· A major earthquake, or one of numerous other potential disasters, may occur in the city at any time, causing widespread damage and destruction to homes, highways, and businesses. Past disasters, such as the Loma Prieta earthquake, Northridge earthquake, and the Oakland Hills fire, have proven that in a disaster situation, people want to help. With the proper training they will assist, save lives and property in a safe manner, and be the "first responders on the scene.”
· A disaster will likely disrupt normal activities. Police, Fire, 9-1-1, and ambulances will be quickly overwhelmed, and may not be able to respond for up to 72 hours. Citizens need to be able to take care of themselves until the professional emergency responders arrive.
· It is the responsible thing to do. The city alone cannot possibly respond to all. It is important to remember the following: Victims have a 99.3% chance of survival if rescued in the first 30 min. Victims have a 81% chance of survival if rescued in the first day. Victims have a 34 % chance of survival if rescued in the second day. Citizens will there wanting to help and it would be best if they are trained to respond and help each other.
By Mail: Kathryn Gerk, OES Manager
440 Civic Center Plaza
Richmond, Ca. 94804
By Phone: 510-620-6866
By Fax: 510 307-8048
By Email: Kathy Gerk
REACT / CERT Training Covers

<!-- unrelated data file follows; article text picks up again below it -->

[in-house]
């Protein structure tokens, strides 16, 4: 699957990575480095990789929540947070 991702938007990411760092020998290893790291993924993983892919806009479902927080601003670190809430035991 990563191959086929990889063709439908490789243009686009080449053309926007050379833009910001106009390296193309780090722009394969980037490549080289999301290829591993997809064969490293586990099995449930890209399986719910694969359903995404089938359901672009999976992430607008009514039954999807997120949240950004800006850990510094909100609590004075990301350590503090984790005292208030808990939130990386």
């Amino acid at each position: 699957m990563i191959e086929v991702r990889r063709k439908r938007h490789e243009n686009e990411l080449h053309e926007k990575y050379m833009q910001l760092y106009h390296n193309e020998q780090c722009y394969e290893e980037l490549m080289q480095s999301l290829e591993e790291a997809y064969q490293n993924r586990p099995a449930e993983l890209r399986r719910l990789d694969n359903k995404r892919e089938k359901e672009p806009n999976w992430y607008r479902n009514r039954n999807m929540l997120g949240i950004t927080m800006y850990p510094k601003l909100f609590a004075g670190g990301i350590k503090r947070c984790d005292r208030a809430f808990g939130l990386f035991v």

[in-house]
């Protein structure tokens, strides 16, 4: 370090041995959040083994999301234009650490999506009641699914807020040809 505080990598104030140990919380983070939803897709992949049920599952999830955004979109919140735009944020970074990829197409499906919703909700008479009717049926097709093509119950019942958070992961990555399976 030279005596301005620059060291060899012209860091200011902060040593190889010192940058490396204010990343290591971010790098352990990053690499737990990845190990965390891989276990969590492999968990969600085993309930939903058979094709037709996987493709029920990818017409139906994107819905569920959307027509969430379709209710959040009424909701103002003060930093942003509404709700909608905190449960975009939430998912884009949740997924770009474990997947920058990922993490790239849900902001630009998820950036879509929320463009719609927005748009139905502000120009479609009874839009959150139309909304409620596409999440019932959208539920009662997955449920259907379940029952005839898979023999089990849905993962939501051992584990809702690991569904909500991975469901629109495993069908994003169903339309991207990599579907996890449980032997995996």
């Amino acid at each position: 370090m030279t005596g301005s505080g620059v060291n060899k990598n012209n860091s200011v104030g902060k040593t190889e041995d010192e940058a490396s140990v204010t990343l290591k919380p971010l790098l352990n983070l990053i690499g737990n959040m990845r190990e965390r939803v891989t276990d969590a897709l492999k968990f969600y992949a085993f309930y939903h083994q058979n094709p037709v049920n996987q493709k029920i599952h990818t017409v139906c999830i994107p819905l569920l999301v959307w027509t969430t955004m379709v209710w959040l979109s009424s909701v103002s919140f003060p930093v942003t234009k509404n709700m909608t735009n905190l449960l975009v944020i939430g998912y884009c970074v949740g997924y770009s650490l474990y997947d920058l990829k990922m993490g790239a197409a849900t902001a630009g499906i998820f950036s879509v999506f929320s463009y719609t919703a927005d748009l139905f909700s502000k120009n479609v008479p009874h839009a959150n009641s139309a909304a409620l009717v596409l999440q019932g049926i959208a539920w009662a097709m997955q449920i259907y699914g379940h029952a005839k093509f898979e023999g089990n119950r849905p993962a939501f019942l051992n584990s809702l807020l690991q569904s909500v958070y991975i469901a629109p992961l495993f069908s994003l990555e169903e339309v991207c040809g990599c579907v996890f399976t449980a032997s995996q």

· Emergency preparedness in the home, neighborhood, and the workplace
· The city's emergency warning systems (Sirens, C.A.N., T.I.S.): what to do and when
· How to organize your neighborhood team
· Utility control: how and when to shut them off
· Fire fighting techniques, extinguishers
· Hazardous materials: in the home, workplace, on the roadways
· Terrorism Awareness
· Disaster medicine including bleeding, shock, airway obstruction; triage
· Light Search and Rescue
· Lifting heavy objects
· Damage Assessment
· Disaster Psychology
· CommunicationsREACT / CERT Teams
· Neighbors are encouraged to train in their neighborhoods
· A team is formed with a minimum of 15 people.
· Teams consist of one Team Captain plus a Captain and an alternate for each of the following responsibility areas: Communications, Damage Assessment, Disaster Medical, Fire Suppression, Logistics, Search and Rescue, and Sheltering and Special Needs.